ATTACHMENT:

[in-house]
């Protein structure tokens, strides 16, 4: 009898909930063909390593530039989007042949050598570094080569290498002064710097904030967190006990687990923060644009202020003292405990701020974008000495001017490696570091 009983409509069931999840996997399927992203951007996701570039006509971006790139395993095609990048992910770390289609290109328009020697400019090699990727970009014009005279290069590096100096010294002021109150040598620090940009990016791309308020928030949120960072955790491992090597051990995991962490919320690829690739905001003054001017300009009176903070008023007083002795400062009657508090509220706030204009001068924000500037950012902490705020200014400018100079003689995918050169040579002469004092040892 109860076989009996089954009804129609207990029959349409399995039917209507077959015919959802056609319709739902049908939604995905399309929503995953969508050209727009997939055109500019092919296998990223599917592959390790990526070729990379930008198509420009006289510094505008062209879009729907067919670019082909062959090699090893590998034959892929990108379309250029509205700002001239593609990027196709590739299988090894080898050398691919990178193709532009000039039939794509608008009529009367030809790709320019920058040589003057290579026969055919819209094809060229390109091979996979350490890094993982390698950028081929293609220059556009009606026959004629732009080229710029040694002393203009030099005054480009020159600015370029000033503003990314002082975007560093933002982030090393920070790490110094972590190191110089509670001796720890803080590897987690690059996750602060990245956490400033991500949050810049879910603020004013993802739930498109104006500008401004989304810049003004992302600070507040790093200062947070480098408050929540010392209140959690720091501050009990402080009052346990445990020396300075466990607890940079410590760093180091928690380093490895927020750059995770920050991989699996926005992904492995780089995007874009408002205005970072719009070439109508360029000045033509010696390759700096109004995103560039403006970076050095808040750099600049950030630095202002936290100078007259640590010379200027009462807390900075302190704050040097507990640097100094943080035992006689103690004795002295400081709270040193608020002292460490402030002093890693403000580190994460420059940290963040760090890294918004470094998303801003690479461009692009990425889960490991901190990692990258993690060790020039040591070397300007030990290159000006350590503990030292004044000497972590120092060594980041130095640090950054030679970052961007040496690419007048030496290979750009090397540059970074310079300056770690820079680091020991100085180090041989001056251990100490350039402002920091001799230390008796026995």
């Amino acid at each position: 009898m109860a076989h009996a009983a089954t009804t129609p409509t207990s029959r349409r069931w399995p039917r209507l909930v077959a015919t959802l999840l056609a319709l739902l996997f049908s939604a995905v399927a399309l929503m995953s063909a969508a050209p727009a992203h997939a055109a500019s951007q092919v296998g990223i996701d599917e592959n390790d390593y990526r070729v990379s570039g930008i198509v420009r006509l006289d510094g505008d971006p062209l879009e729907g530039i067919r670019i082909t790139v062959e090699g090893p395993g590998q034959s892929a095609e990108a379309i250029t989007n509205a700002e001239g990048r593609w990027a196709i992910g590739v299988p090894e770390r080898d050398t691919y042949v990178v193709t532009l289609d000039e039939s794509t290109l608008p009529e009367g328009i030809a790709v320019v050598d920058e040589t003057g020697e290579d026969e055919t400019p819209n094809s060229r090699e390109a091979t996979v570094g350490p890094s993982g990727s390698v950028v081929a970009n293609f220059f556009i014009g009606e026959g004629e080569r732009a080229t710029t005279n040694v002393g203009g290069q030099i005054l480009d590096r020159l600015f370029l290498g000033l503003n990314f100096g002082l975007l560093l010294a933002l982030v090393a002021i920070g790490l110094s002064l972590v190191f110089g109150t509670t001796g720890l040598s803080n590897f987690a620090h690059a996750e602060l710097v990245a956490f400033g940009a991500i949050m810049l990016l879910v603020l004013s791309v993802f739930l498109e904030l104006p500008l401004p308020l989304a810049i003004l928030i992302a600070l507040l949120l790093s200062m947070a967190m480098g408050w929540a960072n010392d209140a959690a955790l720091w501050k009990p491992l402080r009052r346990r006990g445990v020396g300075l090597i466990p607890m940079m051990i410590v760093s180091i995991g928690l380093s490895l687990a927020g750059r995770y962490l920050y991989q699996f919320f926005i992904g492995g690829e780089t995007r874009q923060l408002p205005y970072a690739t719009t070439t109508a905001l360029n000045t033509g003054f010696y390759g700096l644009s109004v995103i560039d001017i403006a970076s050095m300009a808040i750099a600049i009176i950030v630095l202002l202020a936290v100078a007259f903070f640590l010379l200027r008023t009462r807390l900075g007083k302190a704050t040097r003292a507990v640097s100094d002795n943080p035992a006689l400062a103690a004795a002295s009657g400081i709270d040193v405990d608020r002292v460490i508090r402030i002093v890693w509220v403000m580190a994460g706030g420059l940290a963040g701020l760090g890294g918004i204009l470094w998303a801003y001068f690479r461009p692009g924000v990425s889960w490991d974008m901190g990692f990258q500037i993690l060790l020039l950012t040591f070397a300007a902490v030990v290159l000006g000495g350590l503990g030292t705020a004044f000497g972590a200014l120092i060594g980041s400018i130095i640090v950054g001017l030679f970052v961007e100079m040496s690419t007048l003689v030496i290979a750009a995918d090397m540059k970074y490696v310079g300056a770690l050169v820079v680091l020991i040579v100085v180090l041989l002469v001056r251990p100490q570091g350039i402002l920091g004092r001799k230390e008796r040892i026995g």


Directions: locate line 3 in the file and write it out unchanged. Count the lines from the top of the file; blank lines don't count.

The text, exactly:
């Amino acid at each position: 009898m109860a076989h009996a009983a089954t009804t129609p409509t207990s029959r349409r069931w399995p039917r209507l909930v077959a015919t959802l999840l056609a319709l739902l996997f049908s939604a995905v399927a399309l929503m995953s063909a969508a050209p727009a992203h997939a055109a500019s951007q092919v296998g990223i996701d599917e592959n390790d390593y990526r070729v990379s570039g930008i198509v420009r006509l006289d510094g505008d971006p062209l879009e729907g530039i067919r670019i082909t790139v062959e090699g090893p395993g590998q034959s892929a095609e990108a379309i250029t989007n509205a700002e001239g990048r593609w990027a196709i992910g590739v299988p090894e770390r080898d050398t691919y042949v990178v193709t532009l289609d000039e039939s794509t290109l608008p009529e009367g328009i030809a790709v320019v050598d920058e040589t003057g020697e290579d026969e055919t400019p819209n094809s060229r090699e390109a091979t996979v570094g350490p890094s993982g990727s390698v950028v081929a970009n293609f220059f556009i014009g009606e026959g004629e080569r732009a080229t710029t005279n040694v002393g203009g290069q030099i005054l480009d590096r020159l600015f370029l290498g000033l503003n990314f100096g002082l975007l560093l010294a933002l982030v090393a002021i920070g790490l110094s002064l972590v190191f110089g109150t509670t001796g720890l040598s803080n590897f987690a620090h690059a996750e602060l710097v990245a956490f400033g940009a991500i949050m810049l990016l879910v603020l004013s791309v993802f739930l498109e904030l104006p500008l401004p308020l989304a810049i003004l928030i992302a600070l507040l949120l790093s200062m947070a967190m480098g408050w929540a960072n010392d209140a959690a955790l720091w501050k009990p491992l402080r009052r346990r006990g445990v020396g300075l090597i466990p607890m940079m051990i410590v760093s180091i995991g928690l380093s490895l687990a927020g750059r995770y962490l920050y991989q699996f919320f926005i992904g492995g690829e780089t995007r874009q923060l408002p205005y970072a690739t719009t070439t109508a905001l360029n000045t033509g003054f010696y390759g700096l644009s109004v995103i560039d001017i403006a970076s050095m300009a808040i750099a600049i009176i950030v630095l202002l202020a936290v100078a007259f903070f640590l010379l200027r008023t009462r807390l900075g007083k302190a704050t040097r003292a507990v640097s100094d002795n943080p035992a006689l400062a103690a004795a002295s009657g400081i709270d040193v405990d608020r002292v460490i508090r402030i002093v890693w509220v403000m580190a994460g706030g420059l940290a963040g701020l760090g890294g918004i204009l470094w998303a801003y001068f690479r461009p692009g924000v990425s889960w490991d974008m901190g990692f990258q500037i993690l060790l020039l950012t040591f070397a300007a902490v030990v290159l000006g000495g350590l503990g030292t705020a004044f000497g972590a200014l120092i060594g980041s400018i130095i640090v950054g001017l030679f970052v961007e100079m040496s690419t007048l003689v030496i290979a750009a995918d090397m540059k970074y490696v310079g300056a770690l050169v820079v680091l020991i040579v100085v180090l041989l002469v001056r251990p100490q570091g350039i402002l920091g004092r001799k230390e008796r040892i026995g």